In OE 9 parts of speech had already been distinguished:


changeable 1. Noun Nominal Categories: Number, Case, Gender, Degrees of Comparison, Determination
2. Adjective
3. Pronoun
4. Numeral
5. Verb Verbal Categories: Tense, Mood, Person, Number, Voice, Aspect, Order, Posteriority
unchangeable 6. Adverb(only Degrees of Comparison) -
7. Prepositions -
8. Conjunctions -
9. Interjections -

Below all notional parts of speech will be discussed, their categories described and the meanings of these categories stated as related to the Old English Period


Number –Singular (Sg) and Plural (Pl).

Gender –Masculine (M), Feminine (F), Neuter (N).

Case –Nominative (Nom) (agent), Genitive (Gen) (attribute), Dative (Dat) (instrument, indirect/prepositional object), Accusative (Acc) (recipient, direct/prepositionless object).

System of Declensions

Prior to reading this point, see PG word-structure, Lecture 4.

In OE there were 25 declensions of nouns. All nouns were grouped into declensions according to:

· stem-suffix;

· Gender.

We will mention only the most numerous declensions/stems here:


Strong Vocalic Stems Weak Consonantal Stems
Stem-suffix Gender Stem-suffix Gender
a-stem M, N n-stem M, N, F
o-stem F r, s, nd-stems M, N, F
i-stem M, N, F root-stem M, F
u-stem M, F    

These stems will be discussed more precisely in Lecture 15.


Number –Singular (Sg) and Plural (Pl).

Gender –Masculine (M), Feminine (F), Neuter (N).

Case –Nominative (Nom), Genitive (Gen), Dative (Dat), Accusative (Acc) + Instrumental(Instr).

Instrumental Case was used to express instrumental meaning but only in the adjective while the noun stood in Dative Case:

by/with + Adjective (Instr) + Noun (Dat)

Degrees of Comparison –positive, comparative, superlative.

Determination (Definiteness/Indefiniteness) –today this category has to do with the Article but in OE there were no articles and definiteness/indefiniteness was expressed with the help of inflections of the Adjective, i.e. the inflections of the Adjective helped to determine whether a noun was definite or indefinite.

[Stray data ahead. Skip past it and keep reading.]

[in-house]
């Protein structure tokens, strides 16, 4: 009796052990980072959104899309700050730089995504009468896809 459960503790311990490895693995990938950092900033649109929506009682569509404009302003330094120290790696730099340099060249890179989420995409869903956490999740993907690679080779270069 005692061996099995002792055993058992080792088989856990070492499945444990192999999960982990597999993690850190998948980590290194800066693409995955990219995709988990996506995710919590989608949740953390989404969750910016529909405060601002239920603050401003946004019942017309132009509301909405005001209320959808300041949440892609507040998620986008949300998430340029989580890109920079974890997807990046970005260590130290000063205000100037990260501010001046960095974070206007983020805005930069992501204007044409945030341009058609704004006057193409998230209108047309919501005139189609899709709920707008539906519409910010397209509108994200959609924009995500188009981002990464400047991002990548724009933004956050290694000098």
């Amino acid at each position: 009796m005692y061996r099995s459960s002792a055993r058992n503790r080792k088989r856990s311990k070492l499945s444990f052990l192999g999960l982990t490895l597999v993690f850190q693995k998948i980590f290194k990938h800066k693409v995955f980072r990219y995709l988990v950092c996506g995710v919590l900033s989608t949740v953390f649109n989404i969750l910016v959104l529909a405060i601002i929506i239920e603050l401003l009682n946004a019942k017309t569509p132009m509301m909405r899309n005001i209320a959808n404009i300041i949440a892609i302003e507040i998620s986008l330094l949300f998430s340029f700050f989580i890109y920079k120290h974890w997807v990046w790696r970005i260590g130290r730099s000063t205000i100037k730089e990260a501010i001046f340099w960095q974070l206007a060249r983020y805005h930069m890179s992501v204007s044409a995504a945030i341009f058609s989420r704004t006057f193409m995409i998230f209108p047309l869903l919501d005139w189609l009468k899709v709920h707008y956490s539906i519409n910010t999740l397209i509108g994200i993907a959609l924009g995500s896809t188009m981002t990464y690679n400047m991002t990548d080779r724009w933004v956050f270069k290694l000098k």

In OE there existed the weak and strong declensions of the Adjective. They will be discussed more precisely in Lecture 16.



1. Personal (Noun-Pronouns (had some categories of the Noun and resembled the Noun in syntactic function)).

They had the following categories:

· Person –1st, 2nd, 3rd;

· Number – Singular (Sg), Plural (Pl) + Dual(1st, 2nd pers. (we both, you both) when only two persons were meant);

· Gender – Masculine (M), Feminine (F), Neuter (N) – only in 3rd person!;

· Case –Nominative (Nom), Genitive (Gen), Dative (Dat), Accusative (Acc).

2. Demonstrative(Adjective-Pronouns (had some categories of the Adjective and resembled the Adjective in syntactic function)).

They had the following categories:

· Number – Singular (Sg) and Plural (Pl);

· Gender – Masculine (M), Feminine (F), Neuter (N);

· Case –Nominative (Nom), Genitive (Gen), Dative (Dat), Accusative (Acc) +


3. Interrogative –unchangeable.

4. Indefinite –unchangeable.

Personal and Demonstrative Pronouns will be discussed more precisely in Lecture 17.



1. Cardinal –ān (one), twēζen (two), þrēō (three) – had the categories of Gender and Case. All the other cardinal numerals were unchangeable.

2. Ordinal –were unchangeable.




They had the following categories:

· Tense –Present and Past (NB no Future! – future actions were expressed by the Present Tense forms);

· Mood –Indicative, Imperative, Superlative;

· Person –1st, 2nd, 3rd;

· Number – Singular (Sg) and Plural (Pl);

· Conjugation – strong and weak.

2. Non-finite:

v Infinitiveresembled the Noun and had the category of:

· Case –Nominative (Nom) and Dative (Dat)

e.g. Nom beran (uninflected)Dat to berenne (inflected, indicated direction or purpose);

v Participles 1, 2resembledthe Verb, the Noun and the Adjective and had the following categories:

· Tense –Present (Participle 1) and Past (Participle 2);

· Number – Singular (Sg) and Plural (Pl);

· Gender – Masculine (M), Feminine (F), Neuter (N);

· Case –Nominative (Nom), Genitive (Gen), Dative (Dat), Accusative (Acc);

· Voice –Active (Part. 1, 2) and Passive (Part 2).

Finite and Non-finite Verbs will be discussed more precisely in Lecture 18.

Preterite-Present Verbs

There were 12 of these verbs and most of them later turned into Modal Verbs. They will be discussed more precisely in Lecture 18.

Anomalous Verbs

They were irregular verbs that combined the features of the weak and strong verbs. There were 4 of them – willan (will), bēon (to be), ζān (to go), dōn (to do). They will be discussed more precisely in Lecture 18.